Fifty-seven students are gaining valuable camera and editing skills this fall through the accelerated training program offered to first-year students.
FreshTV, an accelerated training program for first-year students during the fall semester, kicked off the 2019-20 academic year with one of the largest groups in the program’s history. Fifty-seven students are spending their Monday nights learning camera skills, how to edit video content and participating in workshops.
Bryan Baker, director of technology, operations and multimedia projects, has advised the FreshTV program for seven years and called the role one of “his favorite aspects of his job.”
“I really feel like the students get access to me and other faculty members, and the workshops and lectures that we give,” Baker said. “They get access to gear right away, too; Equipment to go ahead and start working on projects and start discovering what their passion is.”
Baker is supported by Abby Igoe, assistant director of multimedia projects, and for the first time, a teaching assistant, senior Jared Mayerson.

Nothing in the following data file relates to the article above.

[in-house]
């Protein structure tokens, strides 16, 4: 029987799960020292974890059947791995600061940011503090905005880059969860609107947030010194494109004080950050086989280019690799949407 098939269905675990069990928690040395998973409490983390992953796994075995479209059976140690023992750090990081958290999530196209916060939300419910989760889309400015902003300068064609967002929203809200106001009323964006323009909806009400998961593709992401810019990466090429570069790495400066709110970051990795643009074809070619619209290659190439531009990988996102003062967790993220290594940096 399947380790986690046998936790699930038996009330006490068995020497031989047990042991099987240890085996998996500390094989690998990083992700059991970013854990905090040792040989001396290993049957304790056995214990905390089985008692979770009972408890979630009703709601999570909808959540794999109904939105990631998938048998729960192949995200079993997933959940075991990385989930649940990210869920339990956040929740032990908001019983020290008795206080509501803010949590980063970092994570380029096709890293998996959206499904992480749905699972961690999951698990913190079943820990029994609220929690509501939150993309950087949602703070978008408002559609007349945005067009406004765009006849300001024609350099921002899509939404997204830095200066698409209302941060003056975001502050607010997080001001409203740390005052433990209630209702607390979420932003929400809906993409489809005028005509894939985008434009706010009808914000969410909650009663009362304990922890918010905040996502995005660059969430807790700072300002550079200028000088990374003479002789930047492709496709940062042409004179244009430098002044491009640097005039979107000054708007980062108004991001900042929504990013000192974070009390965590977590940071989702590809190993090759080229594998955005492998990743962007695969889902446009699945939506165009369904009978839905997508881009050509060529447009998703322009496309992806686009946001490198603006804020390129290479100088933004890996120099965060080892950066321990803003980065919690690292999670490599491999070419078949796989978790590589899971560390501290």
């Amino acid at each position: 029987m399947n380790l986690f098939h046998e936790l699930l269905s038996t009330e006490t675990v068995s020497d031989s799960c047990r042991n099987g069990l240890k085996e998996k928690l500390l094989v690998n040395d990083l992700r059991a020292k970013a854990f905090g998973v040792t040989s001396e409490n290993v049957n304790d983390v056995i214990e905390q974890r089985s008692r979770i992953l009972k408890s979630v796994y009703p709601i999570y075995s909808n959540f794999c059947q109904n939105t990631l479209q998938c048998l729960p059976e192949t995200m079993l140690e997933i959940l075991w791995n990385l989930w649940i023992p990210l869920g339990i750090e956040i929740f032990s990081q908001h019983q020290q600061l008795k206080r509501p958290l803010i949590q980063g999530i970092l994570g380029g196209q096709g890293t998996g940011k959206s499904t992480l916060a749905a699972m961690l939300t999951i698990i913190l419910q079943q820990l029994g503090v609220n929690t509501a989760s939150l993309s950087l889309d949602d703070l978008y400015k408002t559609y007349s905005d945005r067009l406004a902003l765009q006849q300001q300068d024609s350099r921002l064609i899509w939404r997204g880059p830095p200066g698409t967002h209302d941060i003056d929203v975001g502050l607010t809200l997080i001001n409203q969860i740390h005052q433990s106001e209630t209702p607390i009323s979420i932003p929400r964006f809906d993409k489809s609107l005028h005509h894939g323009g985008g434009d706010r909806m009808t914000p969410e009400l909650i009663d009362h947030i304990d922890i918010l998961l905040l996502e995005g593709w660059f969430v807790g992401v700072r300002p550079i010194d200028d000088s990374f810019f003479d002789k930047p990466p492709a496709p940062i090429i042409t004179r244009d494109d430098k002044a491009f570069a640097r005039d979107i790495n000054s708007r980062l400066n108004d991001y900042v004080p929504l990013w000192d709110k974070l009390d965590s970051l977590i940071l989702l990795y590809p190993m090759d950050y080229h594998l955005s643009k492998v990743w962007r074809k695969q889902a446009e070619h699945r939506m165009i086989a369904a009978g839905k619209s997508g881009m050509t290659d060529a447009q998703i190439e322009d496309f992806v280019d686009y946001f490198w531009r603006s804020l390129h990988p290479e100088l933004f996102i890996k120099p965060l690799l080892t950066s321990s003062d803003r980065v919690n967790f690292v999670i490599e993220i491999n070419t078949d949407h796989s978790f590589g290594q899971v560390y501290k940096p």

Mayerson said he has enjoyed building relationships with the students, helping them build their skills.
“My favorite part about FreshTV has honestly been interacting with the students, it’s actually made me reconsider my overall career path,” Mayerson said. “I really have enjoyed and benefited from interacting with the students and helping them. And it’s made me really consider wanting to be a professor as an end goal.”
Joey Gentile, a cinema and television arts major, said he decided to join FreshTV for the opportunity to gain experience.
“I never had anything like this in high school,” Gentile said.
Mary Kate Douglas, a cinema and television arts majors in FreshTV, agreed with Gentile. She said a challenge she has faced was “thinking everyone had more experience.”
“My biggest challenge initially was thinking that everybody else knew so much more than I did,” Douglas said. “I’ve gotten over that by realizing that we are all freshmen. So even if you have prior knowledge, you’re still going to be treated as a freshman, and therefore no one gets left behind.”
This semester, the FreshTV cohort will participate in a 72-hour film festival, continue to host guest lecturers, and work in small groups to produce the FreshTV show for their final project.
“I’m excited to see how it all comes together,” Igoe said. “A lot of them are picking up the camera for the first time, and they’re all very, very new to the world of video production, so I’m excited to see their growth. I know that big end of the semester production is going to be a lot of fun to see how far they’ve come.”